Sorry for the sporadic posting lately. My wife and I are taking very long classes to learn more about adoption and meet the requirements to take a new child into our home.
We were in class all day on Saturday and it was honestly fascinating. Most of the classes so far have seemed to be a bit on the obvious side but this one was about what they call "attachment parenting." What that means is essentially, how to form bonds with a child that is not used to having attachments and how to help that child bond with you. It's really interesting stuff.
Why, you may wonder, am I writing about it on a comics blog? Well, because I was often reminded of the essential building blocks of stories while sitting in the room. As we heard horror stories of outrageous, abusive and violent behavior by children when it comes to their adoptive parents, at the core of those actions, were very basic and understandable human emotions and motivations.
Some of these children don't feel like they're worth anything because they haven't been properly cared for. So, they act up and act out to prove they're not worth anything. And it can be destructive. Yes, that's terrible. But it also reminded me of how characters work in stories.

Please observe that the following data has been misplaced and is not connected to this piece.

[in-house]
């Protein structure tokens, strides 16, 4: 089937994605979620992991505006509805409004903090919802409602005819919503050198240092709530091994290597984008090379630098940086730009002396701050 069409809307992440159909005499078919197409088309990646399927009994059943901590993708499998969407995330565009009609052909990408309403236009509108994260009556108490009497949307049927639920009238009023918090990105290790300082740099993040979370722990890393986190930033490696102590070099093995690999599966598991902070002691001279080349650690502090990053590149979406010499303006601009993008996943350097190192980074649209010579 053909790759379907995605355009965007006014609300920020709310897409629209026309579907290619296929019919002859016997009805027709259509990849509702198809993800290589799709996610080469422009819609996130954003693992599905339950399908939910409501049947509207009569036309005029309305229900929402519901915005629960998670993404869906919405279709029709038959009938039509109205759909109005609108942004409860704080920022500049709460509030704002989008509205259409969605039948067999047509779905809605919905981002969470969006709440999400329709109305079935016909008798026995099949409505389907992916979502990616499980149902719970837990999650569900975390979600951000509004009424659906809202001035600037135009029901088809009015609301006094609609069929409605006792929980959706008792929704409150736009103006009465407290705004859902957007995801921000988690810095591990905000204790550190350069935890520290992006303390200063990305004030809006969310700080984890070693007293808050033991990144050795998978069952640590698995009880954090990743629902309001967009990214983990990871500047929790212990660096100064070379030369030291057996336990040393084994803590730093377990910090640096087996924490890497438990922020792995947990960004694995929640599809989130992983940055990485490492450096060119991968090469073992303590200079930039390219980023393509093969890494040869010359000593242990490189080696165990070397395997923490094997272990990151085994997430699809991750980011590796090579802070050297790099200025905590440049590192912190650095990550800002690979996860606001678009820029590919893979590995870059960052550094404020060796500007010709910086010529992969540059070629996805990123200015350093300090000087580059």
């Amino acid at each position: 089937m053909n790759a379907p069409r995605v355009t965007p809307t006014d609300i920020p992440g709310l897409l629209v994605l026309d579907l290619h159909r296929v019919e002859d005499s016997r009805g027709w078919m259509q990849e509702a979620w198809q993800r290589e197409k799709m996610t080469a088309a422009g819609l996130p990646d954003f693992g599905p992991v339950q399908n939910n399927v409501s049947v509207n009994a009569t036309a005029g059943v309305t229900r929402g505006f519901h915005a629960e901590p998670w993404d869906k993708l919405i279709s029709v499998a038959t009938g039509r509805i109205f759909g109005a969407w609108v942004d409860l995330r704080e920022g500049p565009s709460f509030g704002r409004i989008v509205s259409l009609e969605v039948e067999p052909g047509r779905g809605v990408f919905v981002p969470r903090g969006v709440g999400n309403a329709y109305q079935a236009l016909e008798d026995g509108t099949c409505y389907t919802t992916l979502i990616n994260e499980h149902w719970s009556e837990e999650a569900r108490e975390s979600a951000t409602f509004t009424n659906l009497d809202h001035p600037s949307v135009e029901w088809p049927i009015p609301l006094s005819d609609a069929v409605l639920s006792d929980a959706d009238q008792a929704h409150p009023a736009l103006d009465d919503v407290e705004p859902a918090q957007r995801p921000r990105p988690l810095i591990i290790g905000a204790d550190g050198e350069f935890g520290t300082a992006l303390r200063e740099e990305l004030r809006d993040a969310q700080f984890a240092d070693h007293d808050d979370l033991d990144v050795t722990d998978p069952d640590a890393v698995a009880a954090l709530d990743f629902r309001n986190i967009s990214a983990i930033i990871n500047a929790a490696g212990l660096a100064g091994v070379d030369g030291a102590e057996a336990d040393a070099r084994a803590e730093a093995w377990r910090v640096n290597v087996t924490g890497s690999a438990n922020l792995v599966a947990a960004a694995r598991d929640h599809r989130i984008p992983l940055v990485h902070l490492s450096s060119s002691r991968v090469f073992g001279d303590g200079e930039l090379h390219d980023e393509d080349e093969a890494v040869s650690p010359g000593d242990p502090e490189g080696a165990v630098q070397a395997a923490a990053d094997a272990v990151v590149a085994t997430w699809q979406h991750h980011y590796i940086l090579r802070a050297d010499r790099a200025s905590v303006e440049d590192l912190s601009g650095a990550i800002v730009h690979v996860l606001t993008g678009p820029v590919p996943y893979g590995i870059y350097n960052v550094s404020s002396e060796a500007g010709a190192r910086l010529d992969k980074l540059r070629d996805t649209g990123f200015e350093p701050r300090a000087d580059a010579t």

Stories are defined by conflict. Conflict comes from character. And character's are defined by their actions. And their actions are dictated by their motivations.
I've known that in the storytelling sense for years and I don't know that I ever stopped to think about if it was really true. But it is. The reason those are "rules" for good storytelling is because they're rules for life. The trick, and this is true for abused and neglected children as well, is to figure out as best you can what the motivation is for any given action.
It's not easy. I have a perfectly well adjusted 2 and 1/2 year old and I have no idea why he does have the stuff he does. Fortunately, he's not setting the house on fire or anything, but it's really hard sometimes to figure out why he doesn't want to take a bath, or why he has decided to discard one toy, or to hit another child. Or, on the flip side, I also don't always know why I get a hug or a kiss on the cheek. And I try with Cale to understand these things. To figure out what motivates that particular action--and it's hard.
It's hard because we all have conflicting motivations because life is complicated. And complicated people do things that are hard to decipher. And that's true of complicated characters. We call them three dimensional characters.
Yeah, anyway, it's nice to know all this stuff floating around in my head may all be useful in a very real and positive way in the world. On the other hand, I still can't figure out my son... or my wife for that matter!
For what it's worth, the rules of great storytelling are their because they reflect real life. And that's pretty darn cool.